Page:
For years, Nigel Farage's opponents in the UK have been highly reluctant to label him as either a racist or a bigot.

When Farage said in 2014 that he would be worried about Romanians moving next door to him, Labour leader Ed Miliband criticised the comments but refused to label Farage as a racist.

Pushed on the issue by Sky News, Miliband replied that while the comments were "a racial slur" he didn't "think of Nigel Farage as a racist himself… I've been careful of characterising him personally as a racist."

There was a similar reluctance from Farage's opponents when he said that he felt "awkward" hearing foreign voices on London trains, as well as when he said the UK should only take in Christian refugees from Syria and again when he said that immigration had made parts of Britain a "foreign land".

Even when Farage revealed a poster showing hundreds of brown-skinned refugees on their way to Britain with the slogan "BREAKING POINT", his opponents were reluctant to use the 'r' word about him. Even the fact that the poster was almost identical to actual Nazi propaganda wasn't enough to tip the balance.

Despite all of this, Farage has successfully avoided the label of racist, at least within the UK. Whereas foreign publications often label Farage and Ukip as 'far right,' the British press have been very reluctant to do the same. In some respects this is justifiable. Whatever Farage's own prejudices, Ukip is nowhere near at the same end of the political spectrum as the BNP, National Front or Britain First. While Britain First have gone out of their way in the past to support Farage's party, with the slogan: "Ukip at the ballot box, Britain First on the streets" the two organisations are distinct entities with quite different political traditions.

In fact, Farage's success at distancing Ukip from the far right has been one of the key elements of their rise. By positioning Ukip as the acceptable face of anti-immigrant politics, Farage has shed much of the stink that previously attached to such parties in the UK.

However, since standing down as Ukip leader Farage has become noticeably less careful.

At the end of last year, in the run up to the EU referendum, Nigel Farage criticised Donald Trump's proposal to ban all Muslims entering the US. When most pundits were still predicting that Trump's presidential run would crash and burn, Farage said that his comments had "gone too far" adding that "I think Mr Trump’s somewhat knee-jerk reaction to this, saying that all Muslims should be banned from coming into America was perhaps for him a political mistake too far."

Yet far from killing off Trump's campaign, the comments helped propel him to a crushing victory over his Republican rivals. Now with the EU referendum successfully won and Farage looking for work, his previous distaste for Trump's comments appears to have evaporated.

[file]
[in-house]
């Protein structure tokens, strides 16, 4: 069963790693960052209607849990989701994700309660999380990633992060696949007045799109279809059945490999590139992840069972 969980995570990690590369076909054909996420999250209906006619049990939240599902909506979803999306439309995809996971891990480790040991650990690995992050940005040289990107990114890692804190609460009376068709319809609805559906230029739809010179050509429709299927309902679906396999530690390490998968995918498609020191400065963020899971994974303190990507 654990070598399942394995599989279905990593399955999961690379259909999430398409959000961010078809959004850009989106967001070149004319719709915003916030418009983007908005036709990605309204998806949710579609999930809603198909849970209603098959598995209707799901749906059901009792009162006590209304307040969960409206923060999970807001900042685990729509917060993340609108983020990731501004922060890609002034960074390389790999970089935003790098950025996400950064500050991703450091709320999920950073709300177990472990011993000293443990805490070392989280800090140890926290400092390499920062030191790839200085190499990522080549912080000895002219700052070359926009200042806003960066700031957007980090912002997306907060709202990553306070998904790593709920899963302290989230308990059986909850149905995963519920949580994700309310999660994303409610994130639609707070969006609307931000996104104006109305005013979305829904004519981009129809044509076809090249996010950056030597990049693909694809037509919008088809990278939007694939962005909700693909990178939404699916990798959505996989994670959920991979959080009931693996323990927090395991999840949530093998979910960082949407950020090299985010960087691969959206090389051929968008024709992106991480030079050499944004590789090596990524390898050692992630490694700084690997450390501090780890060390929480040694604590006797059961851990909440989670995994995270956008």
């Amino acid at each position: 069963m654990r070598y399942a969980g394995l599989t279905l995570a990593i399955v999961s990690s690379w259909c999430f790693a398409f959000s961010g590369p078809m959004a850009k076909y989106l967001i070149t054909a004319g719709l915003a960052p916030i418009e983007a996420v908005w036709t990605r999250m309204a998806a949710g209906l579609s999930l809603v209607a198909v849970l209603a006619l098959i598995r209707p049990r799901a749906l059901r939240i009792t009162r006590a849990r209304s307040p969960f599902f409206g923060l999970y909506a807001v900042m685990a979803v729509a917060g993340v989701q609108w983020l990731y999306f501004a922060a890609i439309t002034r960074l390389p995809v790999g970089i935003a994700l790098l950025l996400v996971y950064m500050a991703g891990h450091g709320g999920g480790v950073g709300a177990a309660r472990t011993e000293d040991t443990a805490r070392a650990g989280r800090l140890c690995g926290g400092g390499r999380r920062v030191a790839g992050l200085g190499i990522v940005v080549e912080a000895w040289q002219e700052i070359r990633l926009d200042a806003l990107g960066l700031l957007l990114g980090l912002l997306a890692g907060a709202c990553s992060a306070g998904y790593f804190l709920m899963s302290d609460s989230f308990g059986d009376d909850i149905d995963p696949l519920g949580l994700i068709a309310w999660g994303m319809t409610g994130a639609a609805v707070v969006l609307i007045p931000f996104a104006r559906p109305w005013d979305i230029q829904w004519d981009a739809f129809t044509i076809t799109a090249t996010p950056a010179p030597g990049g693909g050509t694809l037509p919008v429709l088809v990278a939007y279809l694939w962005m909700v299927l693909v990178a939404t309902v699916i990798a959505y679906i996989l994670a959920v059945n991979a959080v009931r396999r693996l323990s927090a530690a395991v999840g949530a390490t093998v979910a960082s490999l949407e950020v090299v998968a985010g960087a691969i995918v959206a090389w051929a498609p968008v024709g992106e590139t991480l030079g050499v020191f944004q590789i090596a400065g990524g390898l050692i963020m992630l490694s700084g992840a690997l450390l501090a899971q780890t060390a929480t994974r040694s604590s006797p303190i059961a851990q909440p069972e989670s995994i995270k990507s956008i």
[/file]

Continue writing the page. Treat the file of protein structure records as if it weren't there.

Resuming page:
Appearing on stage with the Republican nominee last night, Farage told the crowd of Trump supporters that: "if you want change in this country, you better get your walking boots on, you better get out there campaigning."

In particularly weasel words, Farage said that he would not tell Americans how to vote, but added that he wouldn't back Hilary Clinton "if you paid me".

If it still wasn't clear who he backed in the presidential race, he added:

"I'm going to say to people in this country that the circumstances, the similarities, the parallels, between the people that voted Brexit and the people that could beat Clinton in a few weeks' time here in America are uncanny."

By so clearly backing Trump, Nigel Farage has finally revealed his true colours.

This is a man who in addition to calling for a ban on all Muslims entering the US, labelled Mexican immigrants as rapists, called for the expulsion of millions of Americans whose parents or grandparents happened to be illegal immigrants and used racist insults against his opponents. In the meantime he called for anti-Trump protesters to be beaten up, hinted at a crackdown against the press, raised the prospect of the US launching nuclear weapons, even against European countries, and suggested that his presidential rival could be assassinated. In short, he is a dangerous demagogue and fascist whose potential election would, in the words of one US commentator, be an "extinction-level event".

By effectively endorsing such a man, Nigel Farage has removed any last remaining veneer of respectability he once held. When he returns to the UK he should finally be treated with the contempt he really deserves.

Adam Bienkov is deputy editor of

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